A post shared by Marika Sila (@marikasila)
A friend and business partner of James Jones (and a fellow hoop dancer), Marika Sila has gained a sizable social audience by creating empowering content for young Indigenous women. The Inuit actress and performer’s feeds are a mix of dances, stunts, raising awareness about the Murdered and Missing Indigenous Women, tips for being a good ally and the importance of mental health. “I feel like it is a healthy balance between education and entertainment where I am able to catch the public’s attention and help spread some awareness at the same time,” she recently told Canadian publication Vita Daily.
Follow Marika on TikTok and Instagram.
A post shared by Tia Wood (@tiamiscihk)
Tune into Tia Wood’s TikTok for everything from Indigenous hair tutorials to her educational series called Aunty T’s History Lesson, where you’ll learn about injustices committed against Indigenous people like the freezing deaths of three men in Saskatoon, Saskatchewan, in the early 2000s and the abuse in residential schools dating back to the 1800s. Follow her Instagram account to see even more of her beautiful Indigenous regalia plus poetry and ways to support the Centre For Indigenous Environmental Resources.
Follow Tia on TikTok and Instagram.
A post shared by Theland Kicknosway (@the_landk)
Indigenous artists to add to your playlist? The symbolism of the grass dance? Why long hair is so important to Indigenous people? Theland Kicknosway shares all of this on TikTok because his parents, who were stripped of their cultural understanding and identity from a young age, could not. Be on the lookout for their sweet cameos in his content.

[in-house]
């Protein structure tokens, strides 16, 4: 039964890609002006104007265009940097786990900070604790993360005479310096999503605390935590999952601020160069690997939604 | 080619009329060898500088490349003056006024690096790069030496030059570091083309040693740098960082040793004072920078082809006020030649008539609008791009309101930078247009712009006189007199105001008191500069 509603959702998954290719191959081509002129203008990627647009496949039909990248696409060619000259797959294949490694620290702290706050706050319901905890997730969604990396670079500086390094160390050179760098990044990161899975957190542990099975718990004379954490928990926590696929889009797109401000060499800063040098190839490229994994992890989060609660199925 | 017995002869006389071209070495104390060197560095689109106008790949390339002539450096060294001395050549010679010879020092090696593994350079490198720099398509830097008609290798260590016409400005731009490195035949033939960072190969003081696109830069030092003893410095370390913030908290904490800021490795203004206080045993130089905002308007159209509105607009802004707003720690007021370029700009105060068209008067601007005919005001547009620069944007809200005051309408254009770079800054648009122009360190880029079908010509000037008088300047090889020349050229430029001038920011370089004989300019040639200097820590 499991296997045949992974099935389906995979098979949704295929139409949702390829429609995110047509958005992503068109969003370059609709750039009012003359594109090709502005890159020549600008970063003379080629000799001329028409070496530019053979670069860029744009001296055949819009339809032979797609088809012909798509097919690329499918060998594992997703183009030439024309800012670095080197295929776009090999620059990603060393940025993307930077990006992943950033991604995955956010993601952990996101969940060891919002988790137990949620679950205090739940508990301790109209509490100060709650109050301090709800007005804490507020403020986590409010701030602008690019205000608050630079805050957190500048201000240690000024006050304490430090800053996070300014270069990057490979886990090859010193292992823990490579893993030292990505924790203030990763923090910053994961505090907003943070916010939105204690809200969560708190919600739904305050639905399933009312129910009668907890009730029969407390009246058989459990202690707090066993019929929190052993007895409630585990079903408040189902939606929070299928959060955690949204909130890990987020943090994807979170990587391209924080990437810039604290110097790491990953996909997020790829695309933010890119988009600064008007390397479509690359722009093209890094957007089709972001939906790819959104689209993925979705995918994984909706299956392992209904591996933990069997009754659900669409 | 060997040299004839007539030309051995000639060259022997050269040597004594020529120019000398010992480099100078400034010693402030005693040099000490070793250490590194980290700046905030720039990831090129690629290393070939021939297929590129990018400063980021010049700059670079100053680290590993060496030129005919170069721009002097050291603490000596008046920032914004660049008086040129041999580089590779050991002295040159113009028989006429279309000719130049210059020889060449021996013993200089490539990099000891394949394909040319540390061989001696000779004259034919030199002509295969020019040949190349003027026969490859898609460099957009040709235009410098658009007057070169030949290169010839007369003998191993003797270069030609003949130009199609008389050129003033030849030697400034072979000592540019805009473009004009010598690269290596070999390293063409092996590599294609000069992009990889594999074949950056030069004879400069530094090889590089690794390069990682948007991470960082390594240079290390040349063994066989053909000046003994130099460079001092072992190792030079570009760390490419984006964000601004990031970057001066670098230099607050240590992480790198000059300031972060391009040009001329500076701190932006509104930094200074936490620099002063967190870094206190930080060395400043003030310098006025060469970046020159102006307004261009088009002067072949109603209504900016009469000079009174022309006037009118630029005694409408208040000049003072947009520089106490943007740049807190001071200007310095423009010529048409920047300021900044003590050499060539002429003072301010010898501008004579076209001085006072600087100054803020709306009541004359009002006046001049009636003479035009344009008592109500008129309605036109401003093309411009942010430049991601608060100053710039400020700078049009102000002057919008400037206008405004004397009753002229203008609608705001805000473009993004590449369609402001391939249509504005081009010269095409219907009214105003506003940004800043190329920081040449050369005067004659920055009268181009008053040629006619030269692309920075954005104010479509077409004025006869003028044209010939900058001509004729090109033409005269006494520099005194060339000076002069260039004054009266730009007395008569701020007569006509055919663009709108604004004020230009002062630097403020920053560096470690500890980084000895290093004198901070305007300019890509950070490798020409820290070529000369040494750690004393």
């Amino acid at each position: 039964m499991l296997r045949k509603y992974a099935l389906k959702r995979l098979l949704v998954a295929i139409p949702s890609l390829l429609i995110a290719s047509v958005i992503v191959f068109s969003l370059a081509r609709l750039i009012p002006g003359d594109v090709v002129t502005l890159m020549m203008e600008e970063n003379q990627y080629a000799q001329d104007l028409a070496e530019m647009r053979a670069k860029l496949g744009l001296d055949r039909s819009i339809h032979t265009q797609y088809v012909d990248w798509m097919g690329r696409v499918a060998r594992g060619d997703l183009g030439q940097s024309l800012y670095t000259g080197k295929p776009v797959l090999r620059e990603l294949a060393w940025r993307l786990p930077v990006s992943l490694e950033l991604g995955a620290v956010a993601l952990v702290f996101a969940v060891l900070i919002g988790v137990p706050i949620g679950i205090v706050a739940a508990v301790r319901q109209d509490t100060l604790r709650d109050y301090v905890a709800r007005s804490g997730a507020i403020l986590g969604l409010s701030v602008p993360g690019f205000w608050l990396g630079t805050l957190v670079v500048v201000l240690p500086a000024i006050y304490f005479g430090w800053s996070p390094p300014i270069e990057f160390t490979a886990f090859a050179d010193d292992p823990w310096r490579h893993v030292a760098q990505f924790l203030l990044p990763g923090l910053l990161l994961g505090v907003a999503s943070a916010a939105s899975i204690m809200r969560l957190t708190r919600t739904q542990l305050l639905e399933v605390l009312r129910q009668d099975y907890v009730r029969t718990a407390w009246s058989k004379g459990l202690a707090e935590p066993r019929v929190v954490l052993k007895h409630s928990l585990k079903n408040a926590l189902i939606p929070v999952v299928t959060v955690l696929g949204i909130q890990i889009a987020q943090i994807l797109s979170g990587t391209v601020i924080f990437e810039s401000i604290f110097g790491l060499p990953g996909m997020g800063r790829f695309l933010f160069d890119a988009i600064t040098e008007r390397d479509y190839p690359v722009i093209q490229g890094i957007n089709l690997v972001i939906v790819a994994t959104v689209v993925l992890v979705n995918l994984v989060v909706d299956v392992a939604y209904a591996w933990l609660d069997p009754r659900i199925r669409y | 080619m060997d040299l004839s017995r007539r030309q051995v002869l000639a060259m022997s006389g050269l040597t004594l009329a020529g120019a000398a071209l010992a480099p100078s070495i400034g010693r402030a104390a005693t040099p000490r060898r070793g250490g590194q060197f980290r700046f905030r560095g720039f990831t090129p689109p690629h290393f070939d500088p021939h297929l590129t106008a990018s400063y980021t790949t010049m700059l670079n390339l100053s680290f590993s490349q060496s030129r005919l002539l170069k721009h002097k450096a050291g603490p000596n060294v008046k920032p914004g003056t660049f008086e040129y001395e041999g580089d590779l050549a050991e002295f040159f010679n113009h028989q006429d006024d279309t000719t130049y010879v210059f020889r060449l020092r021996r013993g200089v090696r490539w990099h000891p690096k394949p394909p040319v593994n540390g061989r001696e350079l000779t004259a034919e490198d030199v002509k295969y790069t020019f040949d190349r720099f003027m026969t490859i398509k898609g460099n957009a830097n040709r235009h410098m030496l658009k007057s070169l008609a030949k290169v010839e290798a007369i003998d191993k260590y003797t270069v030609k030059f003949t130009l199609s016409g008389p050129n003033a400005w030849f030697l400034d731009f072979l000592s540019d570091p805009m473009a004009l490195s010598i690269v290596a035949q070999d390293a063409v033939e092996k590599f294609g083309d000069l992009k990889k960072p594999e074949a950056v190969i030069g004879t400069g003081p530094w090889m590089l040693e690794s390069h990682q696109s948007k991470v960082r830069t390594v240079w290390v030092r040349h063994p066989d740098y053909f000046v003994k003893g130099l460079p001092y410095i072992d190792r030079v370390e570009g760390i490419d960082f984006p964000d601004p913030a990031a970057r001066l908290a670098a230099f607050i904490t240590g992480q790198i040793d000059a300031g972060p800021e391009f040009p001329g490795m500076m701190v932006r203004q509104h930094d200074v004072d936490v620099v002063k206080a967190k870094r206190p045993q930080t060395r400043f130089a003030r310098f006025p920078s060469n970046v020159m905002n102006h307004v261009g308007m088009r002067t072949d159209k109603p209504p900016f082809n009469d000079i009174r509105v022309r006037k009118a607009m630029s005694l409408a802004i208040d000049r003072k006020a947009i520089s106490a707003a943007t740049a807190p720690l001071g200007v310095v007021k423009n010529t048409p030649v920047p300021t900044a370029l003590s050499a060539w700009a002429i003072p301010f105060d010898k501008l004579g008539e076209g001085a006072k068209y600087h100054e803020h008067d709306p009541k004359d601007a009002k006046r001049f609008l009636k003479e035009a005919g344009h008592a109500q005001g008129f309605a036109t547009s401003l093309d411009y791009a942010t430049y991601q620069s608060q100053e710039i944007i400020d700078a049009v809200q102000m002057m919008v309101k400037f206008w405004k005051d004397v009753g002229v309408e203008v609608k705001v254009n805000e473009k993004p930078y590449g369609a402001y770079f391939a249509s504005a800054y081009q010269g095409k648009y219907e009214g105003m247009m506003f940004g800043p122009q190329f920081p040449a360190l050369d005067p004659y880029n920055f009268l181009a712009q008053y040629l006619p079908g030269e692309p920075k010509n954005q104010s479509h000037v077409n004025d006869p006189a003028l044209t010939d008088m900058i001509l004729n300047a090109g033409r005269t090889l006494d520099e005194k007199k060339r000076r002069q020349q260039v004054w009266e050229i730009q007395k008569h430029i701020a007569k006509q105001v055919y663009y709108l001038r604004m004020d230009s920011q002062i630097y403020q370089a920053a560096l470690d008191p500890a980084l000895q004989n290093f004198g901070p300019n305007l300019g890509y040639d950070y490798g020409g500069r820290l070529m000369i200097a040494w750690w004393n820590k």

Follow Theland on TikTok and Instagram.
A post shared by larissa munch (@lariissalynn)
Larissa Munch frequently posts TikToks of her traditional jingle dresses, which are decorated with metal cones that make their namesake jingling noise when in motion. (While the jingle dress dance choreography and dress style have evolved since originating in the 1920s, that sound — often described as raindrops on a tin roof — remains the same.) But it’s not just content for content’s sake. “On TikTok I know there are a lot of youth on the app so I know they will see my posts,” Larissa said in an interview earlier this year. “It’s super important to me that youth learn about their native culture.”
Follow Larissa on TikTok and Instagram.
A post shared by Alana Yazzie (@thefancynavajo)
Food and fashion blogger Alana Yazzie tries to add a “fancy Navajo twist” to everything she does. Her recipes, for example, often incorporate ingredients made or produced by American Indians. Just a couple we can’t wait to try: the Fancy Navajo Blue Corn Cookies and her mom’s Mutton Stew.
Follow Alana on Instagram and Facebook.
A post shared by 𝗧𝗿𝗮𝗰𝗶𝗲 𝗝𝗮𝗰𝗸𝘀𝗼𝗻 (@traciej_)
Nike’s N7 brand celebrates Native American heritage and empowers Native youth to start and keep moving. N7 designer Tracie Jackson, a fourth-generation Diné artisan, honors the skills she learned from her great-grandmother in the sustainable footwear and apparel she designs. “My work is helping educate and give Native people a platform in the fashion world,” Tracie states on her website. “Native Indigenous people are some of the most underrepresented in fashion and have been misrepresented due to racial stereotypes. I am breaking down those stereotypes and reclaiming what Indigenous design and tech [look] like to the world.”
Follow Tracie on Instagram.
Source: Read Full Article